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article imageVideo: 125-mile long traffic jam on Russia's M-10 highway

By JohnThomas Didymus     Dec 4, 2012 in Technology
Heavy snow that started in Russia on Friday caused a traffic jam on the M-10 highway, the main highway linking Russia's biggest cities, Moscow and St. Petersburg. The traffic jam stretched for 125 miles and did not begin to resolve until Sunday evening.
Russia's state-run news network, RIA Novosti, said three feet of snow caused the massive 125-mile traffic jam on Highway M-10. The snow began on Friday and lasted through Sunday. According to, the traffic jam left many travelers stranded from Friday to Sunday afternoon in freezing cold temperatures.
According RIA Novosti, the State Automobile Inspectorate, a division of Russia's Interior Ministry, said that while the traffic jam lasted, traffic on the highway was limited to people on foot, but by Sunday evening, vehicles began moving at about 3-6 miles per hour. CNN reports that the length of the traffic jam began reducing at the rate of three-fourths of a mile every hour.
RIA Novosti said:
“Travel remains stop-and-go for a stretch of between 135 and 190 kilometers (84-118 miles) on M-10 in Tver Region. One lane in each direction is clear of snow. Trucks are moving at roughly 5-10 kilometers per hour (3-6 mph)."
Reuters reports that on Sunday, a man told the state broadcaster he had advanced one kilometer in the previous 24 hours.
Reuters also reports that Interfax news agency quoted a police official saying on Sunday evening: "The reach of the traffic jam at present is no longer than 55 km and is gradually falling." reports that Russian media said the traffic jam began 30 miles northwest of Tver when heavy snow hit the region. But commuters unaware of the severe weather conditions ahead did not take precautions to avoid it.
Traffic jams resulting from heavy snow are not unusual in Russia, but this year's has been worse that in previous years.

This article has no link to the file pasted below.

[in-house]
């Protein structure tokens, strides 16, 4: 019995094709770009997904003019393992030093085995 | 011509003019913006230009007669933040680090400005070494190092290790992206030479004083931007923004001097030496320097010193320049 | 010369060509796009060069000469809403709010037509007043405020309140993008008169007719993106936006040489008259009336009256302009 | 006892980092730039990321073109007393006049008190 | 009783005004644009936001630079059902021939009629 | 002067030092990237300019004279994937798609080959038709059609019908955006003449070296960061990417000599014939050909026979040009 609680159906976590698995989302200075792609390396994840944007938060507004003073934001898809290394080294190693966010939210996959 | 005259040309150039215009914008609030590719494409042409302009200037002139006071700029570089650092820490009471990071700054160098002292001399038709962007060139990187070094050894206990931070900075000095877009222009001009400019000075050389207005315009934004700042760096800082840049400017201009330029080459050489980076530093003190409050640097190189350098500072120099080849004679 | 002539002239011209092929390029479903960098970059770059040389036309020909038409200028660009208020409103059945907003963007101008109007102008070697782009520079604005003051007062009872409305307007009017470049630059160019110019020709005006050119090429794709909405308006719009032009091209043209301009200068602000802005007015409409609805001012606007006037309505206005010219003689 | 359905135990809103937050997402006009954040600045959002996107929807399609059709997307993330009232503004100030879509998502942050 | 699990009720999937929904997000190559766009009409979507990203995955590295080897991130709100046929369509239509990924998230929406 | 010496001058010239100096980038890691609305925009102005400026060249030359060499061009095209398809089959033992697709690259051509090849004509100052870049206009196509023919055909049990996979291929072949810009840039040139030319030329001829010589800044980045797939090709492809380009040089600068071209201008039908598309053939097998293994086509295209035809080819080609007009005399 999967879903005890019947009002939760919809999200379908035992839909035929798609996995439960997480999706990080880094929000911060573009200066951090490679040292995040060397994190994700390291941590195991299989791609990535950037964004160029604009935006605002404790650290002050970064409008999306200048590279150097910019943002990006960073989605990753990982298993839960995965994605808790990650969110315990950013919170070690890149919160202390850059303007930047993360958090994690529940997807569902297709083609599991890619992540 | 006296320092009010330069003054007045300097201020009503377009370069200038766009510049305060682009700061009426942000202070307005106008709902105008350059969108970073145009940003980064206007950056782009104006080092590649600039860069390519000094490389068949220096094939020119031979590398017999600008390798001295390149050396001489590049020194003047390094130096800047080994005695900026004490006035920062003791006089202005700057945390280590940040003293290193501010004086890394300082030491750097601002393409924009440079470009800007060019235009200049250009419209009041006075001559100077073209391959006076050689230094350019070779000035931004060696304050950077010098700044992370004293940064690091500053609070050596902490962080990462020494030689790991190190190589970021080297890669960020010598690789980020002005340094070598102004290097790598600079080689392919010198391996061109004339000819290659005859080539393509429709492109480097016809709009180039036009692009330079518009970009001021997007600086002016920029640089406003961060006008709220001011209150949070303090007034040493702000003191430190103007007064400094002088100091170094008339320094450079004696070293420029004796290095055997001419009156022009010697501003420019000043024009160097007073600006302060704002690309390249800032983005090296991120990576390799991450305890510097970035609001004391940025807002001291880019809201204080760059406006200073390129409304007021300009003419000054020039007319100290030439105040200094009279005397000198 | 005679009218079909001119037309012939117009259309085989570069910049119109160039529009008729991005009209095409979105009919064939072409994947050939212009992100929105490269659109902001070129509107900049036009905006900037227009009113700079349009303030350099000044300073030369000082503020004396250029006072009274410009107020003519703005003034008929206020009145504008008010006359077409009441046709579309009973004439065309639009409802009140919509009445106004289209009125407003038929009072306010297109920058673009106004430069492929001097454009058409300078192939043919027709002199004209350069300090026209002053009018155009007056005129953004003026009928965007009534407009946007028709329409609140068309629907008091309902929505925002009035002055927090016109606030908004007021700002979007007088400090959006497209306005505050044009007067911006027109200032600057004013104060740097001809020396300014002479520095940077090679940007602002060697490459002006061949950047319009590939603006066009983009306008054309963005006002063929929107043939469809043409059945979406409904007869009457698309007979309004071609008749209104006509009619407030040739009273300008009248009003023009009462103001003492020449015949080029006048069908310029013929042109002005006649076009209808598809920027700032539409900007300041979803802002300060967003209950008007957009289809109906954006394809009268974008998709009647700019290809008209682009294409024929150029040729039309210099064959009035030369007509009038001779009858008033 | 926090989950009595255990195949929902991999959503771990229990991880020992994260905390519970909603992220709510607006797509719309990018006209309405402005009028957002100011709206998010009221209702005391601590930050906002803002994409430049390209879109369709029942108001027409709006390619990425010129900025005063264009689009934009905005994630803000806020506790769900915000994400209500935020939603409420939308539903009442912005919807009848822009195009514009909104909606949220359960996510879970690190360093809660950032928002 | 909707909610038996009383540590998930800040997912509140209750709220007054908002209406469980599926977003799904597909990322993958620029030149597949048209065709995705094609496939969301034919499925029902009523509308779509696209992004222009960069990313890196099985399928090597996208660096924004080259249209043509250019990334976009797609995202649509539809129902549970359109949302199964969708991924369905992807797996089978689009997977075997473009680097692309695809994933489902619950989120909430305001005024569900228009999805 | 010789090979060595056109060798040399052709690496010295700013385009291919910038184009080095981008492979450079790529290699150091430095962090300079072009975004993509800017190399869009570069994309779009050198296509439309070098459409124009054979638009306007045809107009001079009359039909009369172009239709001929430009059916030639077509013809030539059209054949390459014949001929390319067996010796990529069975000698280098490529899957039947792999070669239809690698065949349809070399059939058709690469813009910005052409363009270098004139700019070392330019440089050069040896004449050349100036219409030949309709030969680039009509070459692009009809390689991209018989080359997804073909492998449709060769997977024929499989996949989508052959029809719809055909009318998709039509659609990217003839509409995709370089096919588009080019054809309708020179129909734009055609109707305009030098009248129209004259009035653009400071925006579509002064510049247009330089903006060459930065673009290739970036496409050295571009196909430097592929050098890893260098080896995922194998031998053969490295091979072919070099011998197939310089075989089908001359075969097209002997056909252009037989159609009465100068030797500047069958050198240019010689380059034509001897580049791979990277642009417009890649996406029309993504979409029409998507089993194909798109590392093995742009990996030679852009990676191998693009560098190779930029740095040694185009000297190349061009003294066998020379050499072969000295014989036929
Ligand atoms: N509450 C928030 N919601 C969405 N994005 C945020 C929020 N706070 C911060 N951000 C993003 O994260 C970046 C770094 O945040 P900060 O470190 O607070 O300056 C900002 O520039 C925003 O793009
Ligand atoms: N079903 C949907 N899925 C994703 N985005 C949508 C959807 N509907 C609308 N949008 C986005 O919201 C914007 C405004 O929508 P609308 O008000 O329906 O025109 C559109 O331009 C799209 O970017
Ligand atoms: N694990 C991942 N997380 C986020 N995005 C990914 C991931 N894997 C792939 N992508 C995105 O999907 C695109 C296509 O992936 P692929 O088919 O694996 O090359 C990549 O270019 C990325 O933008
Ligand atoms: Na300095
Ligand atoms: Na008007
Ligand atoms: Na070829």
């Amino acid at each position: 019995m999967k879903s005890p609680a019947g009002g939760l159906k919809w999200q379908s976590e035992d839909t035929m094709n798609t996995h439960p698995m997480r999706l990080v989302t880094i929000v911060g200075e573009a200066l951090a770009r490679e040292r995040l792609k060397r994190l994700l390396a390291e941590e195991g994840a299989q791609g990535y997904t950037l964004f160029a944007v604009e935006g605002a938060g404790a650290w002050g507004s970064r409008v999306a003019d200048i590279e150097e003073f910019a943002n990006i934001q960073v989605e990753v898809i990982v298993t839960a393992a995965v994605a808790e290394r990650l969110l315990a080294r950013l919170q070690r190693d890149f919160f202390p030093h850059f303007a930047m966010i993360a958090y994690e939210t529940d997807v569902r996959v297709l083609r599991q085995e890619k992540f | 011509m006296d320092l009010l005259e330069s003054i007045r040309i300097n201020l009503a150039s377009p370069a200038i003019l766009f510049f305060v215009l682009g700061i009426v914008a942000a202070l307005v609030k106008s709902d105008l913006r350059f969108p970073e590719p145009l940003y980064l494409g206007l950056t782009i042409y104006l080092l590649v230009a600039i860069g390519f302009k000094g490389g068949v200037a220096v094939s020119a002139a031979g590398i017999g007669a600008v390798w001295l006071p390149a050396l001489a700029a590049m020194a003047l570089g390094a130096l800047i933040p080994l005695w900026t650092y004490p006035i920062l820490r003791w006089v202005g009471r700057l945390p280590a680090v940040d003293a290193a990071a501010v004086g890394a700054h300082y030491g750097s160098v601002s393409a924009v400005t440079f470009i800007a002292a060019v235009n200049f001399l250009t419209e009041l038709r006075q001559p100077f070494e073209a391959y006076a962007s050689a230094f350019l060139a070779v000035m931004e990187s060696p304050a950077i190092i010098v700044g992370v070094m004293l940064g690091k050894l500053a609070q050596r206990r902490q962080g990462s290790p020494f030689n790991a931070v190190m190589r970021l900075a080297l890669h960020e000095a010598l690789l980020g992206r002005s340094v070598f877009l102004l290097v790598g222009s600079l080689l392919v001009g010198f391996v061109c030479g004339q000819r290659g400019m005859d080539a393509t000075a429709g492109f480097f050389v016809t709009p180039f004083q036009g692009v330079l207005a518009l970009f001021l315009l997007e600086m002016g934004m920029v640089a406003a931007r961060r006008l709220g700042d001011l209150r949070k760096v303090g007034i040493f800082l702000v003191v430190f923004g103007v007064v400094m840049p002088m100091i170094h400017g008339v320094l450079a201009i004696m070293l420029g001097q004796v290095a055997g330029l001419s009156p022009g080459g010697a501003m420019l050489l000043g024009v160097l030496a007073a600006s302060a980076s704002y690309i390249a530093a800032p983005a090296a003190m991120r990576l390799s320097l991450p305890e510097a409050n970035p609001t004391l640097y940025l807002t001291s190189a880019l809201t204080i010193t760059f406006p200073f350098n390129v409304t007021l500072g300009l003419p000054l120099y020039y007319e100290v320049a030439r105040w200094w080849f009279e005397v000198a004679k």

Drivers and passengers said that cafes along the roadway took advantage of the situation to increase prices for drivers and passengers. Drivers also complained that gas stations along the length of road ran out of fuel. People grumbled that the authorities were doing very little to help, CNN reports.
The Huffington Post reports that Russians took to social media complaining about the traffic jam and price gouging by businesses providing essential services along the highway.
According to Reuters, a truck driver stuck in the jam who identified himself as Sergei, told Rossiya 24 TV channel that "Drivers help one another and that's it, the problems are on the side of the authorities, there are no gasoline tankers, no water, nothing, we are just stuck here."
A government spokesman said Prime Minister Dmitry Medvedev sent Transport Minister Maxim Sokolov to Tver on Sunday for a meeting on the situation, Reuters reports, and Deputy Prime Minister Dmitry Rogozin was ordered to report to Medvedev on Monday on measures to end the jam.
According to imotortimes, a ministry spokesman said: "Emergencies Minister Vladmir Puchkov is making sure that all necessary measures are being taken and that all vital personnel in afflicted regions have everything they need, particularly for the warming stations and hot food distribution along the highway."
CNN reports that besides private entrepreneurs, staff and agents of the Emergencies Ministry set up kitchens in inflatable tents along the side of the highway where people could get hot food and drink. RIA Novosti also reports the Emergencies Ministry provided psychological support to those who found it difficult to cope.
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